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Home prices rising at fastest pace in 32 years as lending curbs on the horizon

Image of Sydney skyline, SOLD real estate sign
Australia's house prices continued to climb through September 2021. (Source: Getty)

Australian property prices rose by 1.5 per cent over September, with the increase also marking the fastest annual pace since June 1989, new CoreLogic figures have revealed.

In 2021 alone, dwelling values have risen by 17.6 per cent. Compared to 12 months ago, prices are 20.3 per cent higher.

The new data comes as the Reserve Bank, bank chiefs and Treasury alike become increasingly concerned about the red-hot property market, which has sparked concerns about inequality and housing unaffordability.

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House prices in Hobart led the charge, growing 2.3 per cent in September, followed by Canberra (2 per cent) and Sydney and Adelaide respectively (1.9 per cent).

Meanwhile, property values in Darwin (0.1 per cent) and Perth (0.3 per cent) barely budged.

CoreLogic Hedonic Home Value Index for the month of September 2021. (Source: CoreLogic)
CoreLogic Hedonic Home Value Index for the month of September 2021. (Source: CoreLogic)

Demand for homes in regional areas also pushed prices up, led by regional NSW (2 per cent) and Regional Tasmania and Queensland alike (1.7 per cent respectively).

Pace of growth is gradually easing

While September's growth delivered the property market's highest annual growth in 32 years, tracking values by a monthly basis shows the pace of growth is slowing.

CoreLogic research director Tim Lawless said the skyrocketing prices have made raising a deposit a challenge for those wanting to get a foot on the property market.

“Sydney is a prime example where the median house value is now just over $1.3 million. In order to raise a 20 per cent deposit, the typical Sydney house buyer would need around $262,300,” he said.

Lending data suggests that “more first home buyers are choosing to ‘rentvest’ as a way of getting their foot in the door”, he added.

For renters, the news is not much better; rent prices are also continuing to rise, though like house values, the pace is losing steam.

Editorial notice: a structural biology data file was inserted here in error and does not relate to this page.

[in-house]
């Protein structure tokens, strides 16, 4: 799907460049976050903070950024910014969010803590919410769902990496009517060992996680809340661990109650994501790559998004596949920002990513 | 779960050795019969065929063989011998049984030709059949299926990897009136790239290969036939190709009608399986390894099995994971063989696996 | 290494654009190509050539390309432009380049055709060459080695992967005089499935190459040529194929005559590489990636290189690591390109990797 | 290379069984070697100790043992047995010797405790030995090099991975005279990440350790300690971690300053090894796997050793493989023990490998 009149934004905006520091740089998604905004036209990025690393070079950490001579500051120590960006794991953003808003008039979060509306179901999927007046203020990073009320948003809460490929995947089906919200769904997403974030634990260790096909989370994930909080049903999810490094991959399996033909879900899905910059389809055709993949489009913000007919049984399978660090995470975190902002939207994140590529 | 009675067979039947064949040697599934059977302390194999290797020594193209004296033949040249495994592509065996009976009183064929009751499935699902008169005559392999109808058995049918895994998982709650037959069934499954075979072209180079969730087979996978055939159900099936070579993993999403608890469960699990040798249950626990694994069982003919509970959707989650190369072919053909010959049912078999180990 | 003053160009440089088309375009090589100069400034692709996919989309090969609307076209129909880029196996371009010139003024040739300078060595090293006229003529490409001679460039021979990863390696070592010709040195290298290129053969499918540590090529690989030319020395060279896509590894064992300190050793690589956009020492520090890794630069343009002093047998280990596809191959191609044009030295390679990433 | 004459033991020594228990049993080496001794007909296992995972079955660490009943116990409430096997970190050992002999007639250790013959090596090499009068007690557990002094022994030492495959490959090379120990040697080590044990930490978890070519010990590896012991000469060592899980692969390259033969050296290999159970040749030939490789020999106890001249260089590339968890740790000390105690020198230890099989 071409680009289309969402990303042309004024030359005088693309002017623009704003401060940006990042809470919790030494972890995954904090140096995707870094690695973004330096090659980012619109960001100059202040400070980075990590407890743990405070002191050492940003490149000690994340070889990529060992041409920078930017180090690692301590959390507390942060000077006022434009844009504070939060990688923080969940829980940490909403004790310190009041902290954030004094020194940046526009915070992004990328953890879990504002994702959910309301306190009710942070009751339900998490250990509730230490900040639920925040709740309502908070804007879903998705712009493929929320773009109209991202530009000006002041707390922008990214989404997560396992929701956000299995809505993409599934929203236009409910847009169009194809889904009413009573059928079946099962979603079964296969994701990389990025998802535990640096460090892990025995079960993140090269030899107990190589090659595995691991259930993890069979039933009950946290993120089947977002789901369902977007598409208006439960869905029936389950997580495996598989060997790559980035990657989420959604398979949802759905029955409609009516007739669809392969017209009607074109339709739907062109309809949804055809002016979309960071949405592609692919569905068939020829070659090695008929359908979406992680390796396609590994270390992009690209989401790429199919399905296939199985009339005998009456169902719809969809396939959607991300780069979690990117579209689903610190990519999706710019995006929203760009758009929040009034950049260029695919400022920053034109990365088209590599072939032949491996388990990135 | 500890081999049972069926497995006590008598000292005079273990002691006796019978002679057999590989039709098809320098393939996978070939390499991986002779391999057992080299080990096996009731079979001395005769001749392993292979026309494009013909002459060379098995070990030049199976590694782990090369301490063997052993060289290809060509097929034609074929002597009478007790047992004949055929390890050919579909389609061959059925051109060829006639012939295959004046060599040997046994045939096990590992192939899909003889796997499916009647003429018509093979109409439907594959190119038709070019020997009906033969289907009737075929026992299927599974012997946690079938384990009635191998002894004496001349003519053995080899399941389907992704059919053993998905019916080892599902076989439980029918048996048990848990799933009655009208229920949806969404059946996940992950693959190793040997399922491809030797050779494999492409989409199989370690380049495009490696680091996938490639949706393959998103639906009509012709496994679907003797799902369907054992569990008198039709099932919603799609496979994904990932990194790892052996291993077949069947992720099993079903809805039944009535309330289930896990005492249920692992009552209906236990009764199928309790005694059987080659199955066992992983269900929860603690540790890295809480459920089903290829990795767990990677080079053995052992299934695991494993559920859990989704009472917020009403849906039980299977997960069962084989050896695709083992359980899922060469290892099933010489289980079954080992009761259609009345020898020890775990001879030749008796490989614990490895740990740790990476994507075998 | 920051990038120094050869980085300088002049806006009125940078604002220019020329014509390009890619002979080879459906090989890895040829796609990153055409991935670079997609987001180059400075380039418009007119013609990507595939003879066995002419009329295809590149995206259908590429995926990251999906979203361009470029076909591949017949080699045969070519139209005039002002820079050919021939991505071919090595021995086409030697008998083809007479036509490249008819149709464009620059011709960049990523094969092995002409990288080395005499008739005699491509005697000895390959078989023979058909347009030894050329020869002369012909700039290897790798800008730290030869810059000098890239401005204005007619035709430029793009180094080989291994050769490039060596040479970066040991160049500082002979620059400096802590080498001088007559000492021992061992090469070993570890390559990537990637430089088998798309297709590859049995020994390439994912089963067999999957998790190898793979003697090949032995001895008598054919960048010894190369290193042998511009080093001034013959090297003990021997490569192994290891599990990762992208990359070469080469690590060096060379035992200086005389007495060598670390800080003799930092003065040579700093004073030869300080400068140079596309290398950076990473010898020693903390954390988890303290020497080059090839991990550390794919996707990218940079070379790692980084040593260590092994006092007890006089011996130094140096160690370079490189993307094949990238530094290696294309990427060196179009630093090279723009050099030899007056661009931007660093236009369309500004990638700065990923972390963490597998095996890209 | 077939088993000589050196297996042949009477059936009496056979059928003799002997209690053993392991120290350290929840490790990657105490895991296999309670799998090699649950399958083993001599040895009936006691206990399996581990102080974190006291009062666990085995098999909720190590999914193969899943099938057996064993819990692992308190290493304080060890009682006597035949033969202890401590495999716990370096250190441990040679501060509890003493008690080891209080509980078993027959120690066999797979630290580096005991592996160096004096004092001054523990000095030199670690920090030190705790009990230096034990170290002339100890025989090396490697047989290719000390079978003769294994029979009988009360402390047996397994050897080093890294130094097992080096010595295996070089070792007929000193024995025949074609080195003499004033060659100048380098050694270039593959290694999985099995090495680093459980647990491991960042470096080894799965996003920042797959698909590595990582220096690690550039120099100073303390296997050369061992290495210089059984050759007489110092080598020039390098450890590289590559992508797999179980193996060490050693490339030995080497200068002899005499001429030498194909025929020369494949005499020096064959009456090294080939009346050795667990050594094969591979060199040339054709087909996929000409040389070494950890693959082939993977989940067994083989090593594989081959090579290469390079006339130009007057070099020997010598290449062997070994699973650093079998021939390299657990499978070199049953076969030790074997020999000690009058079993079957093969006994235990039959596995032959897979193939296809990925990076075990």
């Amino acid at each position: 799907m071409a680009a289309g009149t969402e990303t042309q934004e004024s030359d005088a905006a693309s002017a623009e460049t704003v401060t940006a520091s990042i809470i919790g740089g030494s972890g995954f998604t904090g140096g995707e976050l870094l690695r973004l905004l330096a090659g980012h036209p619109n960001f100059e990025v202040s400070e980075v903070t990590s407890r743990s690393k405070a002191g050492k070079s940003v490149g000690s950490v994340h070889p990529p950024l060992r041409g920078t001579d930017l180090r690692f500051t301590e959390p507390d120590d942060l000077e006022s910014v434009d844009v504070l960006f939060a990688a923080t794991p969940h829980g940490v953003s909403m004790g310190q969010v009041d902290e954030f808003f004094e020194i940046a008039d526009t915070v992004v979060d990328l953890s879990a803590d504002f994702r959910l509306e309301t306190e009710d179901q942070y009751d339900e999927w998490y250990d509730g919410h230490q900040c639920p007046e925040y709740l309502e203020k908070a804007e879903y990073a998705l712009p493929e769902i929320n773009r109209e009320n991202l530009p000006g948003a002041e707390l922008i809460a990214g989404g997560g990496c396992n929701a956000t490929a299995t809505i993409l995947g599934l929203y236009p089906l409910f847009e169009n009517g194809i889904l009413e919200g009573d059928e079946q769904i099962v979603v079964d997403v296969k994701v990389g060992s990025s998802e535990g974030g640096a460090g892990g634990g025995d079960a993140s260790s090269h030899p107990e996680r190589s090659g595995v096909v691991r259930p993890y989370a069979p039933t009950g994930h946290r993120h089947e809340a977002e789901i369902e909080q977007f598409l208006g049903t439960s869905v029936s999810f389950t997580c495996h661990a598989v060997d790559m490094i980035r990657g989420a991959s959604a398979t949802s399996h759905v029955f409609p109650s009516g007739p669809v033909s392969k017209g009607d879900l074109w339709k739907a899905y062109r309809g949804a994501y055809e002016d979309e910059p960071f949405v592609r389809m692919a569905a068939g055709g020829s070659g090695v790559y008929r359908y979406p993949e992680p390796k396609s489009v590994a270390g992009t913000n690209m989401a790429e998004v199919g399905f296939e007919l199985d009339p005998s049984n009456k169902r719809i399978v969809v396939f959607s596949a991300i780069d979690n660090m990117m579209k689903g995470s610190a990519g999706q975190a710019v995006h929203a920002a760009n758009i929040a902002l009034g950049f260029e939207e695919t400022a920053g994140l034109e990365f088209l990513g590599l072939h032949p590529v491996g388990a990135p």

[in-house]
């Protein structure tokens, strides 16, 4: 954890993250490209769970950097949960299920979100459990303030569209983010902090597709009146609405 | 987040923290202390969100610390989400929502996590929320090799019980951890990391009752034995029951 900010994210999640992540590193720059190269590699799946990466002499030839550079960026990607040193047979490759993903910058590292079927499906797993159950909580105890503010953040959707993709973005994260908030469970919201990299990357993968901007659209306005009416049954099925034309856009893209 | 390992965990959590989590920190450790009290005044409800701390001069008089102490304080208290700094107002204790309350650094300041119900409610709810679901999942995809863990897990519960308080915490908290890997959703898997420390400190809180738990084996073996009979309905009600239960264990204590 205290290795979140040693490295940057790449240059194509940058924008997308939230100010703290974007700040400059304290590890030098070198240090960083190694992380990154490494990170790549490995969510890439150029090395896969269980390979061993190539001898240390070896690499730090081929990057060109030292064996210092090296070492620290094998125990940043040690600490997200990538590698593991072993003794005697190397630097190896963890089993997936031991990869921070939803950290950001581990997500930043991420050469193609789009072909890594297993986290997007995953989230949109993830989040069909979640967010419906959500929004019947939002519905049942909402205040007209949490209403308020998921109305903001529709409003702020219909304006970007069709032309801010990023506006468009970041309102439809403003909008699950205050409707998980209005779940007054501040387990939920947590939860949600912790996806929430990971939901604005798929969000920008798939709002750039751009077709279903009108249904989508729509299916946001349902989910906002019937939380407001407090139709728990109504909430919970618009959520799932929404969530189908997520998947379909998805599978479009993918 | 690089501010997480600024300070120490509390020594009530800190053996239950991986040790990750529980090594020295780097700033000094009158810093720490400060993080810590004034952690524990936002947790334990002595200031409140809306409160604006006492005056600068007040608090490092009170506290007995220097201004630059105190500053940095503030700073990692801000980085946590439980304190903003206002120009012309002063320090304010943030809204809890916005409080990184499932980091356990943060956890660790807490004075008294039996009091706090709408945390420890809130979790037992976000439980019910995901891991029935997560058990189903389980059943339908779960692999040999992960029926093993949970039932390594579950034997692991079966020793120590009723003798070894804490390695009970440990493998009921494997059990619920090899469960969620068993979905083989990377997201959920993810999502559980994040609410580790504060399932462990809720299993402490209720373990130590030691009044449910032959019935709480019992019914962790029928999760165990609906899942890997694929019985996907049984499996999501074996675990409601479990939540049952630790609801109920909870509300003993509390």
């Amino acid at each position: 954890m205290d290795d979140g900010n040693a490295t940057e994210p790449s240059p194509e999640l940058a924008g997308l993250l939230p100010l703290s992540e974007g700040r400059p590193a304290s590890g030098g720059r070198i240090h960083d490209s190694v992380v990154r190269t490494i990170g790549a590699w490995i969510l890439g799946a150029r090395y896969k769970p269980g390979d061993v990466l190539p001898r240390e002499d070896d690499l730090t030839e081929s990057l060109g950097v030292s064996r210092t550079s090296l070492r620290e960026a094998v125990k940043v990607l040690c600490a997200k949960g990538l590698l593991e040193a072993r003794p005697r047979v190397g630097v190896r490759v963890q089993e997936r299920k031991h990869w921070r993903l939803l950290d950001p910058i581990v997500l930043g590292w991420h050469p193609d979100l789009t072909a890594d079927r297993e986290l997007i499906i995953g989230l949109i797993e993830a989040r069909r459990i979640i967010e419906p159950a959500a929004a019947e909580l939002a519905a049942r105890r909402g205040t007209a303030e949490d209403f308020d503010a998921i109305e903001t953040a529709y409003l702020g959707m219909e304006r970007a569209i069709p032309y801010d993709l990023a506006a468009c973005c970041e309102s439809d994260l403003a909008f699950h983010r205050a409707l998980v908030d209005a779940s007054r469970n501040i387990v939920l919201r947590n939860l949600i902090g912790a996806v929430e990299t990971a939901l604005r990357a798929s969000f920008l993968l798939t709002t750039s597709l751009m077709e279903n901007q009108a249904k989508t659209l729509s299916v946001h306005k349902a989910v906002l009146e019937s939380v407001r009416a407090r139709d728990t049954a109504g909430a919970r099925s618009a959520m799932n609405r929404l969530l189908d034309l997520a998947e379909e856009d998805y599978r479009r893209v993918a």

“Throughout the September quarter, we are now seeing unit rents rising at the same speed as house rents across Sydney (2.3 per cent) and unit rents are rising faster than houses in Melbourne (1.3 per cent for units and 1.1 per cent for houses),” said Lawless.

“This is a significant change in rental market trends, where previously the unit precincts, especially inner-city high-rise areas of Melbourne and Sydney, were acting as a drag on rental growth.”

20 February 2021: COVID-19 has done nothing to dampen Australians' enthusiasm for property. (Photographer: Brent Lewin/Bloomberg)
20 February 2021: COVID-19 has done nothing to dampen Australians' enthusiasm for property. (Photographer: Brent Lewin/Bloomberg) (Bloomberg via Getty Images)

What’s next?

A number of factors are leading to expectations that house prices will decline eventually.

Treasurer Josh Frydenberg flagged a crackdown on risky lending earlier this week, in a bid to control household debt and curb the number of loans which are too high relative to the borrowers’ income.

Meanwhile, the imminent easing of lockdown restrictions will see consumption and spending patterns return to normal, which should ease housing demand, according to CoreLogic.

Also, it’s likely that more houses will be listed on the market, increasing supply.

“The spring selling season has been delayed to some extent by lockdowns in Sydney, Melbourne and Canberra, however the recent trend has shifted towards a rising number of new listings,” the property firm said in a statement.

“This could take further heat out of the market as buyers benefit from more choice and less urgency.”

But it’s still very much a seller’s market, it said.

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